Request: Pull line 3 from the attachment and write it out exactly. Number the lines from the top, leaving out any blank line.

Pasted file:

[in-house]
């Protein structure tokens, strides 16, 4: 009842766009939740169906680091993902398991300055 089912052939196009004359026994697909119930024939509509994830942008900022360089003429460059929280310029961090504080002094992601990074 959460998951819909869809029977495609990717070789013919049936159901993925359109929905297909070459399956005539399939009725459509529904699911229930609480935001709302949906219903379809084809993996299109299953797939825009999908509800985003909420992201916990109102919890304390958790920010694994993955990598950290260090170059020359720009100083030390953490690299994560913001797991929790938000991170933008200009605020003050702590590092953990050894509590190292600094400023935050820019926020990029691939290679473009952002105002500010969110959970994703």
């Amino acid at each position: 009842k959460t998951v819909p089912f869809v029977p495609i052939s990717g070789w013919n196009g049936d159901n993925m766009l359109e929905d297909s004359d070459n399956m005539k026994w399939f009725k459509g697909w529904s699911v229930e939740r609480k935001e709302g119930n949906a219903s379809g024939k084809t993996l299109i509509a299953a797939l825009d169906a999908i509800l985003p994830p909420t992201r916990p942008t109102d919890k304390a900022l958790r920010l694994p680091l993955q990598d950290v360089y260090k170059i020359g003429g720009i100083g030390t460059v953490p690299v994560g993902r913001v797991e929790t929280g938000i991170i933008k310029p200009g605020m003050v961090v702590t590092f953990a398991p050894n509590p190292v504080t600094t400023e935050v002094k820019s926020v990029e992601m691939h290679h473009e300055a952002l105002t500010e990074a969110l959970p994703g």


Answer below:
């Amino acid at each position: 009842k959460t998951v819909p089912f869809v029977p495609i052939s990717g070789w013919n196009g049936d159901n993925m766009l359109e929905d297909s004359d070459n399956m005539k026994w399939f009725k459509g697909w529904s699911v229930e939740r609480k935001e709302g119930n949906a219903s379809g024939k084809t993996l299109i509509a299953a797939l825009d169906a999908i509800l985003p994830p909420t992201r916990p942008t109102d919890k304390a900022l958790r920010l694994p680091l993955q990598d950290v360089y260090k170059i020359g003429g720009i100083g030390t460059v953490p690299v994560g993902r913001v797991e929790t929280g938000i991170i933008k310029p200009g605020m003050v961090v702590t590092f953990a398991p050894n509590p190292v504080t600094t400023e935050v002094k820019s926020v990029e992601m691939h290679h473009e300055a952002l105002t500010e990074a969110l959970p994703g």